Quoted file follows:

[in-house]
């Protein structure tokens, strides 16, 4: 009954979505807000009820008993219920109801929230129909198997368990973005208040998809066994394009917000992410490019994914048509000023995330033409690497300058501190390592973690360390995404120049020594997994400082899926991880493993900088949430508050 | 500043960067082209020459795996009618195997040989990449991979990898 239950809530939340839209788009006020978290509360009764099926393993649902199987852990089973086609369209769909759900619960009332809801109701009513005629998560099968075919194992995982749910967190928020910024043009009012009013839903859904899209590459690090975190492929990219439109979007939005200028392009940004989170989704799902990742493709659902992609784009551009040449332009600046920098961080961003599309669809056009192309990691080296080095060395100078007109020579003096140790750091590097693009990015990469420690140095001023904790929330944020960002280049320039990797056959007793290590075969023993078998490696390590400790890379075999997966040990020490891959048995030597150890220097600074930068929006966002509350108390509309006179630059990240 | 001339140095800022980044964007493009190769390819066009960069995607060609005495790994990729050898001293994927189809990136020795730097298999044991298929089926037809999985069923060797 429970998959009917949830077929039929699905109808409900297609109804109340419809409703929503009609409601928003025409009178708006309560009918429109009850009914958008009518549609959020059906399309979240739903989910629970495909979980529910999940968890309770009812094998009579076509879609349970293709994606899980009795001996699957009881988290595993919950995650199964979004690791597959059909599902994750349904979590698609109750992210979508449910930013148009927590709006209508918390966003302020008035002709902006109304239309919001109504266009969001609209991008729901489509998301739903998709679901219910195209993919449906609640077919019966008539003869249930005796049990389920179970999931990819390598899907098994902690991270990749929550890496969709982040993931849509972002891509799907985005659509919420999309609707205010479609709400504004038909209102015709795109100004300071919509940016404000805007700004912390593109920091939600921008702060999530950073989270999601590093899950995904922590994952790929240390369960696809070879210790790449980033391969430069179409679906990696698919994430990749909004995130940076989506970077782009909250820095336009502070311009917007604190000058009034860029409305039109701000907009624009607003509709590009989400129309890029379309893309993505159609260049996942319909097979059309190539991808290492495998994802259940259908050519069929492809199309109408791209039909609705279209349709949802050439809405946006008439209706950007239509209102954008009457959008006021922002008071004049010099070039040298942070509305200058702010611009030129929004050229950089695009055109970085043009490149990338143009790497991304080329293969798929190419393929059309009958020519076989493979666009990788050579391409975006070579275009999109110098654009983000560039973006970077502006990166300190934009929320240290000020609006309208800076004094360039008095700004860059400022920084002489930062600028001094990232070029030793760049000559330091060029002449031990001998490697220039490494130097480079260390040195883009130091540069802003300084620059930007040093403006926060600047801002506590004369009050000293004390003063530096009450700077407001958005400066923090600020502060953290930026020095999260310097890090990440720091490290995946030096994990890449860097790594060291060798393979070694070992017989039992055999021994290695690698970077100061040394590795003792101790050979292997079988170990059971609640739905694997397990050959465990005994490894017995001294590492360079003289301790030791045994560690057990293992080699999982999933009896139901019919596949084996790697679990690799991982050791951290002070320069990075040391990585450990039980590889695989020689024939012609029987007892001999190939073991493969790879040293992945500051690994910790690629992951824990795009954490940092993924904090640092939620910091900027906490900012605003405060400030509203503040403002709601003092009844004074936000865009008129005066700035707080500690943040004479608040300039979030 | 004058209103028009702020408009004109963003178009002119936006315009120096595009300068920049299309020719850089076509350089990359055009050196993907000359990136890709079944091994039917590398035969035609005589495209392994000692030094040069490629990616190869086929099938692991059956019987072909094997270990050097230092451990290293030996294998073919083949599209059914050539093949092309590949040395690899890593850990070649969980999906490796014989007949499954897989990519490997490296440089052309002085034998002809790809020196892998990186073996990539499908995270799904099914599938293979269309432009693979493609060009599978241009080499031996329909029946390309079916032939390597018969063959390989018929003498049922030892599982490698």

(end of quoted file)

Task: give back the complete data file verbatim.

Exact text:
[in-house]
């Protein structure tokens, strides 16, 4: 009954979505807000009820008993219920109801929230129909198997368990973005208040998809066994394009917000992410490019994914048509000023995330033409690497300058501190390592973690360390995404120049020594997994400082899926991880493993900088949430508050 | 500043960067082209020459795996009618195997040989990449991979990898 239950809530939340839209788009006020978290509360009764099926393993649902199987852990089973086609369209769909759900619960009332809801109701009513005629998560099968075919194992995982749910967190928020910024043009009012009013839903859904899209590459690090975190492929990219439109979007939005200028392009940004989170989704799902990742493709659902992609784009551009040449332009600046920098961080961003599309669809056009192309990691080296080095060395100078007109020579003096140790750091590097693009990015990469420690140095001023904790929330944020960002280049320039990797056959007793290590075969023993078998490696390590400790890379075999997966040990020490891959048995030597150890220097600074930068929006966002509350108390509309006179630059990240 | 001339140095800022980044964007493009190769390819066009960069995607060609005495790994990729050898001293994927189809990136020795730097298999044991298929089926037809999985069923060797 429970998959009917949830077929039929699905109808409900297609109804109340419809409703929503009609409601928003025409009178708006309560009918429109009850009914958008009518549609959020059906399309979240739903989910629970495909979980529910999940968890309770009812094998009579076509879609349970293709994606899980009795001996699957009881988290595993919950995650199964979004690791597959059909599902994750349904979590698609109750992210979508449910930013148009927590709006209508918390966003302020008035002709902006109304239309919001109504266009969001609209991008729901489509998301739903998709679901219910195209993919449906609640077919019966008539003869249930005796049990389920179970999931990819390598899907098994902690991270990749929550890496969709982040993931849509972002891509799907985005659509919420999309609707205010479609709400504004038909209102015709795109100004300071919509940016404000805007700004912390593109920091939600921008702060999530950073989270999601590093899950995904922590994952790929240390369960696809070879210790790449980033391969430069179409679906990696698919994430990749909004995130940076989506970077782009909250820095336009502070311009917007604190000058009034860029409305039109701000907009624009607003509709590009989400129309890029379309893309993505159609260049996942319909097979059309190539991808290492495998994802259940259908050519069929492809199309109408791209039909609705279209349709949802050439809405946006008439209706950007239509209102954008009457959008006021922002008071004049010099070039040298942070509305200058702010611009030129929004050229950089695009055109970085043009490149990338143009790497991304080329293969798929190419393929059309009958020519076989493979666009990788050579391409975006070579275009999109110098654009983000560039973006970077502006990166300190934009929320240290000020609006309208800076004094360039008095700004860059400022920084002489930062600028001094990232070029030793760049000559330091060029002449031990001998490697220039490494130097480079260390040195883009130091540069802003300084620059930007040093403006926060600047801002506590004369009050000293004390003063530096009450700077407001958005400066923090600020502060953290930026020095999260310097890090990440720091490290995946030096994990890449860097790594060291060798393979070694070992017989039992055999021994290695690698970077100061040394590795003792101790050979292997079988170990059971609640739905694997397990050959465990005994490894017995001294590492360079003289301790030791045994560690057990293992080699999982999933009896139901019919596949084996790697679990690799991982050791951290002070320069990075040391990585450990039980590889695989020689024939012609029987007892001999190939073991493969790879040293992945500051690994910790690629992951824990795009954490940092993924904090640092939620910091900027906490900012605003405060400030509203503040403002709601003092009844004074936000865009008129005066700035707080500690943040004479608040300039979030 | 004058209103028009702020408009004109963003178009002119936006315009120096595009300068920049299309020719850089076509350089990359055009050196993907000359990136890709079944091994039917590398035969035609005589495209392994000692030094040069490629990616190869086929099938692991059956019987072909094997270990050097230092451990290293030996294998073919083949599209059914050539093949092309590949040395690899890593850990070649969980999906490796014989007949499954897989990519490997490296440089052309002085034998002809790809020196892998990186073996990539499908995270799904099914599938293979269309432009693979493609060009599978241009080499031996329909029946390309079916032939390597018969063959390989018929003498049922030892599982490698």